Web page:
A fantastic new tactile musical interface for iPad has been released in Australia this past week, Skoog 2.0. It is a soft cube that students can hit, squeeze and twist in order to send signals to the iPad to interact with most any music app, such as GarageBand or creative synth apps like Noise by Roli. When the iPad was released it provided an abundance of new ways for students to perform and compose music, particularly given the visual and tactile modes of interacting with the iPad to play instruments and explore sound in ways that traditional instruments do not so readily allow. There is an inherent accessibility in being able to swipe your fingers across octaves on the iPad screen that is such a physically different experience to otherwise playing notes on a piano, and often the sounds generated in performance iOS apps are more immediately harmonious in giving students a view to extend their performance in successful ways that mature the type of sounds they put together. Not that students should shy away from the beautiful challenge of traditional instruments and even atonality and the musical mastery that results, but there is a contrast here that is fascinating within autism pedagogy to consider: the balance between creativity with success designed in to the experience, and creativity with free outcomes and no feedback built in. When talking about the imagination of a child and how we provide portals for creative expression, it is more common than not to consider the free exploratory play side of creativity, allowing students to use loose objects to build, to paint pictures without prompts or guidelines, and so on - however, for our students on the spectrum this open ended, boundary free mode of creativity is often a very confronting experience when there is not an inbuilt trajectory towards clear markers for success. Taking this consideration, there are significant opportunities to utilise explicit structure in creativity, particularly when this creativity can function as a way of addressing core competency needs with students around social and emotional understanding.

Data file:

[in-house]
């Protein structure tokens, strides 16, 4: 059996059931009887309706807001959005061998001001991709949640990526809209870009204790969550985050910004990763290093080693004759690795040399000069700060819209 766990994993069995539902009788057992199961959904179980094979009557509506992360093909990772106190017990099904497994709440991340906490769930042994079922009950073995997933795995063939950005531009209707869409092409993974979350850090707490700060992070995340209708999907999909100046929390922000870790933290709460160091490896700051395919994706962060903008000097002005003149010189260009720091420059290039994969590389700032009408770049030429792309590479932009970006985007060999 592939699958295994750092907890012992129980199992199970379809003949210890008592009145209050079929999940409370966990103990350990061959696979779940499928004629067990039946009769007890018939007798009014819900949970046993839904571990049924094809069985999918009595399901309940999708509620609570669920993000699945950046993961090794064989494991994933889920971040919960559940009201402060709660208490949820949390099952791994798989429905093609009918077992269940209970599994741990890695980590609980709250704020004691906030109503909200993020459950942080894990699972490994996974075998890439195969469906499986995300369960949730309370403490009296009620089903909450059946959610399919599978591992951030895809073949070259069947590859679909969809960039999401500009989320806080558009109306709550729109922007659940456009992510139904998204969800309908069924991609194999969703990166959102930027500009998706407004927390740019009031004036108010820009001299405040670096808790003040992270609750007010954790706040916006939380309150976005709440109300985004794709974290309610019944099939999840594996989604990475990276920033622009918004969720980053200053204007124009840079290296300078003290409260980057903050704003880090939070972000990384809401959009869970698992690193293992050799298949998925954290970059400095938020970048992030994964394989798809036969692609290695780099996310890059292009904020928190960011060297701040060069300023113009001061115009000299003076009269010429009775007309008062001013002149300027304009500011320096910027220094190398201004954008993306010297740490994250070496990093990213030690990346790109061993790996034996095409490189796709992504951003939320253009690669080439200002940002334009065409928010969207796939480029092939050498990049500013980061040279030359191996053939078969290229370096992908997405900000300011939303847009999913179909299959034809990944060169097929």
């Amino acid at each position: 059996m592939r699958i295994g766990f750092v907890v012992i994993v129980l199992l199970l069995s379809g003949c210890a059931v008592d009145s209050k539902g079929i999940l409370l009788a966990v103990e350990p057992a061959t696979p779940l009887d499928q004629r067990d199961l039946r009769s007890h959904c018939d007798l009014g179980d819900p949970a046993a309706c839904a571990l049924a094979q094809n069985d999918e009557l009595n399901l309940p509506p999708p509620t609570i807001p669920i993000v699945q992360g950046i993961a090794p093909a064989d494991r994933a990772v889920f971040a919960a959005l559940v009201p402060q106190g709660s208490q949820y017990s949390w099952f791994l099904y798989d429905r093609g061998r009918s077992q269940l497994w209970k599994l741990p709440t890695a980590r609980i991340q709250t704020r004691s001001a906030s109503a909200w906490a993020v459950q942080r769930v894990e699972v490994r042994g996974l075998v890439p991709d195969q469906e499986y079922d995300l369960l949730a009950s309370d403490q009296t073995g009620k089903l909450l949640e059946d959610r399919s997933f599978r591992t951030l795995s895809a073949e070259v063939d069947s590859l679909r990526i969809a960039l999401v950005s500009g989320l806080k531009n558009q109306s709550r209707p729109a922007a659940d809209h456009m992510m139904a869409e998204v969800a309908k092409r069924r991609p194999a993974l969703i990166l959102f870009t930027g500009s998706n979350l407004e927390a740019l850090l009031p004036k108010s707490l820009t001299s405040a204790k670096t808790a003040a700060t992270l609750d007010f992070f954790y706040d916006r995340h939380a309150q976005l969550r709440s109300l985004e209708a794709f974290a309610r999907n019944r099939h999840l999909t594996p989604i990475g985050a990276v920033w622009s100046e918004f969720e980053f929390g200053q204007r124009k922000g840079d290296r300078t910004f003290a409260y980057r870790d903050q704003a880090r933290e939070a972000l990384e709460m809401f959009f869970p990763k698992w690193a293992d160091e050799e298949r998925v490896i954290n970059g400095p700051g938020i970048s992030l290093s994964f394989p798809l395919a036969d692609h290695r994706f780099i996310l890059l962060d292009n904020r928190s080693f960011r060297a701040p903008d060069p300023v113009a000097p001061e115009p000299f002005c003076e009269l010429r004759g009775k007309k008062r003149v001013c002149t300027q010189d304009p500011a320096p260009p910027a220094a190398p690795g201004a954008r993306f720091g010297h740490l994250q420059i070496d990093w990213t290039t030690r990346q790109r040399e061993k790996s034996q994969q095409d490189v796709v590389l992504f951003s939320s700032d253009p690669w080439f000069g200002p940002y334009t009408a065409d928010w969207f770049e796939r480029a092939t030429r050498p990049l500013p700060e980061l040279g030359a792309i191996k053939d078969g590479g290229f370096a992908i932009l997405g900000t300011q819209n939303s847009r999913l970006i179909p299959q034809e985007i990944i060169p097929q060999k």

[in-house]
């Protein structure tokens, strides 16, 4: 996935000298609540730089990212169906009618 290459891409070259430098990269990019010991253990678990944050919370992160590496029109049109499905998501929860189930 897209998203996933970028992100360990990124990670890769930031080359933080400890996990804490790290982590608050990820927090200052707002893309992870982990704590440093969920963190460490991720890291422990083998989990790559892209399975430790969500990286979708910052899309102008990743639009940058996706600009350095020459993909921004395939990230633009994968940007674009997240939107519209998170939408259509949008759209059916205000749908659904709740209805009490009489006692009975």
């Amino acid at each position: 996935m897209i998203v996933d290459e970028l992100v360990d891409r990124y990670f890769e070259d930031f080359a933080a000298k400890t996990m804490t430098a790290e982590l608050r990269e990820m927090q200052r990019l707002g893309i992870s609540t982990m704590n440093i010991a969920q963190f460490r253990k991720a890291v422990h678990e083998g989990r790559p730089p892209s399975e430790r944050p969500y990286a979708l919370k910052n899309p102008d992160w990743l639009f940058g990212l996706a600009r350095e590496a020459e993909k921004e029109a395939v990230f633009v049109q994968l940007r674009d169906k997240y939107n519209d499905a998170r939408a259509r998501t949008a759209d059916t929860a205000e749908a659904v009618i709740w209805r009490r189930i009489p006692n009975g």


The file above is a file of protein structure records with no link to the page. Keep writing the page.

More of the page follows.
There is a framework of using Lego to facilitate social communicative play with children called Lego Therapy. We implement this framework in our school - it involves staff facilitating a play situation with three students. One student is the Architect, they have plans for a Lego construction, and they need to read the plans and ask the next student, the Resource Manager, to find the blocks needed for the next stage of the build. The Resource Manager then finds the blocks and passes them to the third student, the Builder, who puts the blocks into place under the direction of the Architect. This initiates a cycle of social communication that flows around the group of three students, from Architect to Resource Manager to Builder and back again, all the while engaging a creative play based situation that teaches collaboration, turn taking, supports fine motor development, and a host of other functional benefits.